Knotel to Offer Its Space to Governments for Coronavirus Needs

The flexible workspace provider has started a “total change” to its business that includes top management taking pay cuts and offering up its now empty space to governments.

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Flexible workspace provider Knotel has started to offer up its now mostly empty portfolio of office space to governments around the world for COVID-19 emergency needs, including potential conversions to medical use or housing National Guard operations, CEO Amol Sarva told Commercial Observer.

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The company has started to “restructure the entire company” as the novel coronavirus outbreak forced more than 80 percent of its customers to work remotely and new ones to stop moving in. As part of the efforts, Sarva has switched his team’s focus to using the 5-million-square-feet it leases around the world for emergency needs.

“Everything’s empty right now,” Sarva said. “But there are emergency services that are desperately looking for places to put beds, places to do screenings, places to do testing. When the National Guard is in a city, it’s going to need a place to be. We are in discussions and showing different governments what we can do for them.”

To help the company survive this time, ten people on its management team have decided to take pay cuts — with Sarva himself slashing his salary in half — and the company is planning another round of layoffs in the future.

“It’s much more important that Knotel be in a good position so that it can serve everybody,” he said.

(Disclosure: Observer Capital, led by Observer Media Chairman and Publisher Joseph Meyer, is a Knotel investor.)

Even though Knotel had more than 20 deals in the works before the coronavirus outbreak wreaked havoc on the global economy, Sarva said his team is “pencils down” on them as they switch the focus to reaching out to local governments to see what they need.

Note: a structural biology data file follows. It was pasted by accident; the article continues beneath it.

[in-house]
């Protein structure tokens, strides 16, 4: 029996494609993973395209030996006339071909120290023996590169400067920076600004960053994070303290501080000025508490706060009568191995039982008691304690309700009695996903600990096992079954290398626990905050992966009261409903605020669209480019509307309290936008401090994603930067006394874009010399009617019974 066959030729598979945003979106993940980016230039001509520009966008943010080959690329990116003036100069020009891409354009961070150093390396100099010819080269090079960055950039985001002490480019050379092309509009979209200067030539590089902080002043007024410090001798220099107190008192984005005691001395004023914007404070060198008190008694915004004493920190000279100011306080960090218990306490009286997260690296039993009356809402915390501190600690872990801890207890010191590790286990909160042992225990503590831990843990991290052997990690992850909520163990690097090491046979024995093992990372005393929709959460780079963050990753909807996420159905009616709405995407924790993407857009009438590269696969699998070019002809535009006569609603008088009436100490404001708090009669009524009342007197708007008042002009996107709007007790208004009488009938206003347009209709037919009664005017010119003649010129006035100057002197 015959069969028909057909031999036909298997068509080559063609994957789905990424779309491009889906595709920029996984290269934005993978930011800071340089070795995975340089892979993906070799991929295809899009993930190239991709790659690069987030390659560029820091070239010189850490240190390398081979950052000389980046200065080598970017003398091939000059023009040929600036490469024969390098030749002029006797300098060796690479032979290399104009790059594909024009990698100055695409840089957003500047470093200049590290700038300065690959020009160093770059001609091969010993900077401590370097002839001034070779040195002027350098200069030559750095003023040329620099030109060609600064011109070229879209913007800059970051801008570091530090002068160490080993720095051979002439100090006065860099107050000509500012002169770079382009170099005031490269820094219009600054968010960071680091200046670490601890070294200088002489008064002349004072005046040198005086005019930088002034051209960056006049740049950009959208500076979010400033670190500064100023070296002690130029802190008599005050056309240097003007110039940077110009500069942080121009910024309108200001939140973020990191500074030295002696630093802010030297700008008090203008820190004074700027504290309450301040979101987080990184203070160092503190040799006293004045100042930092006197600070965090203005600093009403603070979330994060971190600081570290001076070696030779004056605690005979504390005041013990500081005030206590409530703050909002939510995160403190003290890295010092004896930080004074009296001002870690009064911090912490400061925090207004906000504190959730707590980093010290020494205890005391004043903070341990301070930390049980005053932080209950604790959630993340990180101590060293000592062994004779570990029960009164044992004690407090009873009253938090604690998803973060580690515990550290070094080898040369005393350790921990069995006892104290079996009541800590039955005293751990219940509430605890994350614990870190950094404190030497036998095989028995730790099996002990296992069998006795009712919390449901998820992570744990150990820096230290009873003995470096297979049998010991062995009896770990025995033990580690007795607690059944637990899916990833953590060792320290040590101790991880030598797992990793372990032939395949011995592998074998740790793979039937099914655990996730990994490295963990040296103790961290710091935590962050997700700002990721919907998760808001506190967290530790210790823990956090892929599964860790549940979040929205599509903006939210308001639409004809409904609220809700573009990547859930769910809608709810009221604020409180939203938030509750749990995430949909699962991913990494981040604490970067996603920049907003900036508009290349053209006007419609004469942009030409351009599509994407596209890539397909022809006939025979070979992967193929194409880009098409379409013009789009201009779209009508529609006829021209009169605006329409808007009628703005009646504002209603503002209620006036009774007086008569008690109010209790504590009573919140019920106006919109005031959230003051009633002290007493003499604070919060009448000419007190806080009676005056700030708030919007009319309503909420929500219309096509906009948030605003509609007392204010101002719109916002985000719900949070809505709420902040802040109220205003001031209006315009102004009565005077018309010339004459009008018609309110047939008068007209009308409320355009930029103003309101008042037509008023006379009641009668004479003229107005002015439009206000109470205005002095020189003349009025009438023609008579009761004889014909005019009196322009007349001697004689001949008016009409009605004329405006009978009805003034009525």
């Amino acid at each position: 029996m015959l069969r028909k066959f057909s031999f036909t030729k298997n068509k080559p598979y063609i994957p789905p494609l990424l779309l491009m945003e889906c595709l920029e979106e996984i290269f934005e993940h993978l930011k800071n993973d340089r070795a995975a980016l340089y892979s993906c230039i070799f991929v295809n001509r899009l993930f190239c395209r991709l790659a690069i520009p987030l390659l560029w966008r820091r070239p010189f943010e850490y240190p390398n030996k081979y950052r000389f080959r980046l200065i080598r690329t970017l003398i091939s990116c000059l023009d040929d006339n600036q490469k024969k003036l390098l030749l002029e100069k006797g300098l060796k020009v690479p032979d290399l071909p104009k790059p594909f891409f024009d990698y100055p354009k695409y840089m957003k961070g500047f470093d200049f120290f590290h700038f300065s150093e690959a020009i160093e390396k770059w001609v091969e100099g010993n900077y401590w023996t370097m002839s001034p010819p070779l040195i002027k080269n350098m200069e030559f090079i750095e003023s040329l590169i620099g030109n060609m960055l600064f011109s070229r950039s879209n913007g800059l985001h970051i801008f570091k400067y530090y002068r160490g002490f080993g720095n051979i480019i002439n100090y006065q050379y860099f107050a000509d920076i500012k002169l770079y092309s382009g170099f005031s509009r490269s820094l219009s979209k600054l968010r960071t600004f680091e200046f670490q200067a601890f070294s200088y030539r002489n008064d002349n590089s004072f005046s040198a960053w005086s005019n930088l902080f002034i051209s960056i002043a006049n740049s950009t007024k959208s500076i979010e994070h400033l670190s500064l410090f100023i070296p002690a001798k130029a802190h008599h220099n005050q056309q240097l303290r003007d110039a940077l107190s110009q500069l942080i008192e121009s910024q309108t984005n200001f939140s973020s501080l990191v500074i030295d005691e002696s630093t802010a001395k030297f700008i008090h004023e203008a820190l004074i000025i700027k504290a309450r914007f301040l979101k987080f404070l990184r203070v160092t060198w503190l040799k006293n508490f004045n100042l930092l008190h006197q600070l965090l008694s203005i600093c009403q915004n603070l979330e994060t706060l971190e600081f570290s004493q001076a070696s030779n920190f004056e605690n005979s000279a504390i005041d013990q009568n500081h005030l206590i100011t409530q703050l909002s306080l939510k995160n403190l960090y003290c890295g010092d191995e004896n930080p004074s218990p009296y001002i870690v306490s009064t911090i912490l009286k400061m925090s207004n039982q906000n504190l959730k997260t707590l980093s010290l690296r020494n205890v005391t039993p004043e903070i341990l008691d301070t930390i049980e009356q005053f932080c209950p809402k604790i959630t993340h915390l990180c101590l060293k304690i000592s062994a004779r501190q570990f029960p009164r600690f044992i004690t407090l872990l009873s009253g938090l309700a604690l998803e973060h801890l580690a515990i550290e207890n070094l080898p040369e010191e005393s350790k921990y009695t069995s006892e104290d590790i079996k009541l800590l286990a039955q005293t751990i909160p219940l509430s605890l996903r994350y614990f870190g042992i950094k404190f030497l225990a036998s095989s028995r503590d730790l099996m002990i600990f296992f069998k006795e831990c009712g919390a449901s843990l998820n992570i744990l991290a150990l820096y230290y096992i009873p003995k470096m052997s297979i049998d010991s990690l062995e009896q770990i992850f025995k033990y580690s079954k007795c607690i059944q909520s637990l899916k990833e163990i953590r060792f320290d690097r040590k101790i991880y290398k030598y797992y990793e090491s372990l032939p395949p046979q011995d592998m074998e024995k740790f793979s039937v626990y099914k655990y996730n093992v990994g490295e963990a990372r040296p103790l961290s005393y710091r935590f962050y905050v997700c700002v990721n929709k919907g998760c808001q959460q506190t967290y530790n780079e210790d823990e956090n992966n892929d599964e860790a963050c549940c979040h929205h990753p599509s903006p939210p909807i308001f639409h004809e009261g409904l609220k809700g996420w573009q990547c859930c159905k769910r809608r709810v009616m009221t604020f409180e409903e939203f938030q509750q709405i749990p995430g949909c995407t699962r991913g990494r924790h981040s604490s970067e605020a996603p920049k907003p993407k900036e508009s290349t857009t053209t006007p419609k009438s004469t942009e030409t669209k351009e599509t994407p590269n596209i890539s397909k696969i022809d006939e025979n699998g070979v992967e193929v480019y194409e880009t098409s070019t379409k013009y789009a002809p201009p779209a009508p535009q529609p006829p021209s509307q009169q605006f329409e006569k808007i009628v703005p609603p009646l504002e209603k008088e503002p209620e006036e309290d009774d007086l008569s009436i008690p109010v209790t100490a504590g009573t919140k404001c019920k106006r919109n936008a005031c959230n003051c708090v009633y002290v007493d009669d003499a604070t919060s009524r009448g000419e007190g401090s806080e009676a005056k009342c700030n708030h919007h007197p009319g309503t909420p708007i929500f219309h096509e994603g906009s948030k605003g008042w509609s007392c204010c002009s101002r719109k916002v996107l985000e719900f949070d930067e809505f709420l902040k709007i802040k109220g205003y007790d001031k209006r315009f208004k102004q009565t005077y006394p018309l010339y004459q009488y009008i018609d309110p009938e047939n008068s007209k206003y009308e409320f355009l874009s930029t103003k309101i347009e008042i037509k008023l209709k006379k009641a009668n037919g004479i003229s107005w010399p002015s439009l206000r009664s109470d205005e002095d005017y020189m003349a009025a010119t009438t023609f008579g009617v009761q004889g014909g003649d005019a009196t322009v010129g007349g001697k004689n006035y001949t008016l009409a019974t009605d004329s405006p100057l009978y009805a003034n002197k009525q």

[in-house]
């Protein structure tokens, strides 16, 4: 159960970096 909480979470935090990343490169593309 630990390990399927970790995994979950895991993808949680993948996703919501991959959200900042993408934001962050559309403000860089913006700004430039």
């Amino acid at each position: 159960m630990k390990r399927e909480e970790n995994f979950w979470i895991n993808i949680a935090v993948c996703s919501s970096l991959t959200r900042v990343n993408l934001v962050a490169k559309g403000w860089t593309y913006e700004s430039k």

“Knotel used to be about something, for the foreseeable future what it’s about is making flexibility a resource for the community around us,” Sarva said. “Once upon a time we were thinking ‘Oh, Let’s make a big business. Let’s serve all these corporates and growth plans.’ No. We serve cities and corporates and we’ve got to find a way to make flexibility a thing that helps them get through this.”

Knotel is calling its new push “Spaces for Cities” and has reached out to organizations like the Real Estate Board of New York and the Partnership for New York City to join its efforts, Sarva said. The company has just started these talks and has not finalized any agreements with local governments yet.

Hospital beds have been needed around the country to treat coronavirus patients, with recent data from the Organization for Economic Co-Operation and Development finding the U.S. has 2.8 hospital beds per 1,000 people. In comparison, South Korea has 12 beds per 1,000 people, China 4.3 beds and Italy 3.2 beds.

The government has rushed to add more and New York Gov. Andrew Cuomo issued an emergency order yesterday for hospitals throughout the state to increase their capacity by 50 percent. The Army Corps of Engineers and the Federal Emergency Management Agency have started to convert the Jacob K. Javits Center into 1,000 temporary hospital beds.

The U.S. Department of Housing and Urban Development is also mulling over a preliminary plan from multifamily fancier Walker & Dunlop to convert off-campus student housing into medical use, as CO previously reported.

The highly infectious coronavirus disease originated in China last year and has since spread to 190 countries, according to the most recent numbers from the World Health Organization (WHO). As of Monday, WHO has found 334,981 confirmed cases and 14,652 deaths from COVID-19, the disease caused by the coronavirus. In the United States, New York has been the epicenter of the coronavirus with 25,665 confirmed cases, Cuomo said today. 

The pandemic has led many governments and cities to shut down all nonessential businesses in an effort to stop the spread of the disease and caused many companies to layoff workers. On Friday, flexible meeting, event and office operator Convene laid off nearly 150 employees, close to a fifth of its staff, as CO previously reported.

Sarva said Knotel also plans to lay off workers amidst an entire restructuring of the company during this time, but the management team has not finalized the number of employees. This will be the second round of layoffs for Knotel this year, as the company let go of 24 employees that focused on the New York City market, about one-third of its staffers at its 22 West 38th Street office.

Before the coronavirus hit, Knotel has faced a series of negative headlines in recent months with Crain’s New York Business reporting in November 2019 that nearly one-third of Knotel’s New York City portfolio is sitting vacant. (Sarva previously told CO that a certain level of vacancies was par for the course for flex office companies.)

In January, a CBRE report found that Knotel signed 80 percent fewer leases in the fourth quarter of 2019 compared to the third quarter, but Sarva previously said it added about 1.1 million square feet to its portfolio in the second half of the year.